In the U.S.S.R., the forests are one of the greatest natural assets, and particularly since the start of the industrialization drive they have played an important role in economic growth. The U.S.S.R.'s forest policy is based on large-scale afforestation in the south and the utilization of untapped forests in the north and east, where big wood-industry combines with mechanical and chemical processing units, including pulp and paper industries, have been established. The sixth five-year plan included provisions for massive forest restoration and expansion operations, including improvement of natural forests, afforestation with fast-growing species, and the establishment of shelterbelts on land belonging to the kolkhozes. During the past few years, attention has been concentrated on the integration of forest operations and forest industries, together with the mechanization and expansion of the forest road network, so as to increase and rationalize the harvesting and processing of wood.
Japan has introduced a national forest plan which is revised periodically on the basis of consumption forecasts. Basic forest legislation has recently been enacted which gives special attention to private forestry and human factors, and lays particular emphasis on forest productivity.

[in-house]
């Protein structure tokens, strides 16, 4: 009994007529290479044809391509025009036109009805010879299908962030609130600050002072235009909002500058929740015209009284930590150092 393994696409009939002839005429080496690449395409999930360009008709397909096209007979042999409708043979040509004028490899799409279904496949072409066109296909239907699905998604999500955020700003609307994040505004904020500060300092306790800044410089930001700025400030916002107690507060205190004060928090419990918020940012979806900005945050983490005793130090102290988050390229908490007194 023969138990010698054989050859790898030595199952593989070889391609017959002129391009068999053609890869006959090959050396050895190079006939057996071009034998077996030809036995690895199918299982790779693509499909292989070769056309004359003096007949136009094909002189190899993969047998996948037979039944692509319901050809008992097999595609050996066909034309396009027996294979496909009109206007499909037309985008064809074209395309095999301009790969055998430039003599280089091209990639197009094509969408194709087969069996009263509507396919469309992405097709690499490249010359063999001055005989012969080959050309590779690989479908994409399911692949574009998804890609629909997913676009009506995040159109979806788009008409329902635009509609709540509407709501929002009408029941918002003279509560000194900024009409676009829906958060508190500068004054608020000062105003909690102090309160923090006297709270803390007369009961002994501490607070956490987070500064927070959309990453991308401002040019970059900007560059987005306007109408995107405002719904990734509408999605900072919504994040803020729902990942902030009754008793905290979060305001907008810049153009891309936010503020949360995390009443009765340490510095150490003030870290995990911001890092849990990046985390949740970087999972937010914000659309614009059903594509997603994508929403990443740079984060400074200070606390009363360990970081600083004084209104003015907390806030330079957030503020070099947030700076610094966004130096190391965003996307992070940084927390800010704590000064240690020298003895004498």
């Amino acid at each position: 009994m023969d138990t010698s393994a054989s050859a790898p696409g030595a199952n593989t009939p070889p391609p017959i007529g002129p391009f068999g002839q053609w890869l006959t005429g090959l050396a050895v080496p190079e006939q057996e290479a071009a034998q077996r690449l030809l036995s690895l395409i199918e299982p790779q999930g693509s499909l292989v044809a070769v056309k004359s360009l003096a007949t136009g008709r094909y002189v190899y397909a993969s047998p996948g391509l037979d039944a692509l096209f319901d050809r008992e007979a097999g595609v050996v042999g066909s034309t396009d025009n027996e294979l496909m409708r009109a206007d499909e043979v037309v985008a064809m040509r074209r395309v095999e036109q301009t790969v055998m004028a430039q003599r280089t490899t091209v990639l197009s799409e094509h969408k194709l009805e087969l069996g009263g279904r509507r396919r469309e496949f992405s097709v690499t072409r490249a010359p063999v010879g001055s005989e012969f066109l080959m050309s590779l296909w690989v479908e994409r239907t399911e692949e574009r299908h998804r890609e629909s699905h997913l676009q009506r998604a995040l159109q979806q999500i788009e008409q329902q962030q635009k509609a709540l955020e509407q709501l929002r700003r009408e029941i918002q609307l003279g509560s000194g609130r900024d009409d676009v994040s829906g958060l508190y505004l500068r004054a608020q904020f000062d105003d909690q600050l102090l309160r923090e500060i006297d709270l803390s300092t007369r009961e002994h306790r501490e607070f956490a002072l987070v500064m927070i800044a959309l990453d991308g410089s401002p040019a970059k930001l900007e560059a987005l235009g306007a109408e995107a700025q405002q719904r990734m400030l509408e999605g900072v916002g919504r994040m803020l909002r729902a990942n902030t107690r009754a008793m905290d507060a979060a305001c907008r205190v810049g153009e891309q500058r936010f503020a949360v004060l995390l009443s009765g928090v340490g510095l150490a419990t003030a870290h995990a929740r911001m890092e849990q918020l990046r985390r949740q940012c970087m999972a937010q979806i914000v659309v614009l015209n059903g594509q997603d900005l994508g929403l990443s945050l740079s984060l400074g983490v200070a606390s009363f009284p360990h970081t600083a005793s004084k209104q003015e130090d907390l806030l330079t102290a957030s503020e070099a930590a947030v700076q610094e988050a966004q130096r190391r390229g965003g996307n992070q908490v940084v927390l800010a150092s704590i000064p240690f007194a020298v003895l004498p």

Australia and New Zealand have carried out studies of their long-term wood requirements which form the basis for forest policy decisions. The aim of the Australian forest policy is self-sufficiency in wood, and an expanded planting program is under consideration. The New Zealand forest policy, on the other hand, aims at a considerable expansion of the country's steadily increasing exports of forest products.
In the United States, progress in developing outdoor recreation has highlighted the activities connected with the multiple use of the forest during the last few years, but all forest products and services are in greater demand owing to the pressures of an expanding economy and a growing population.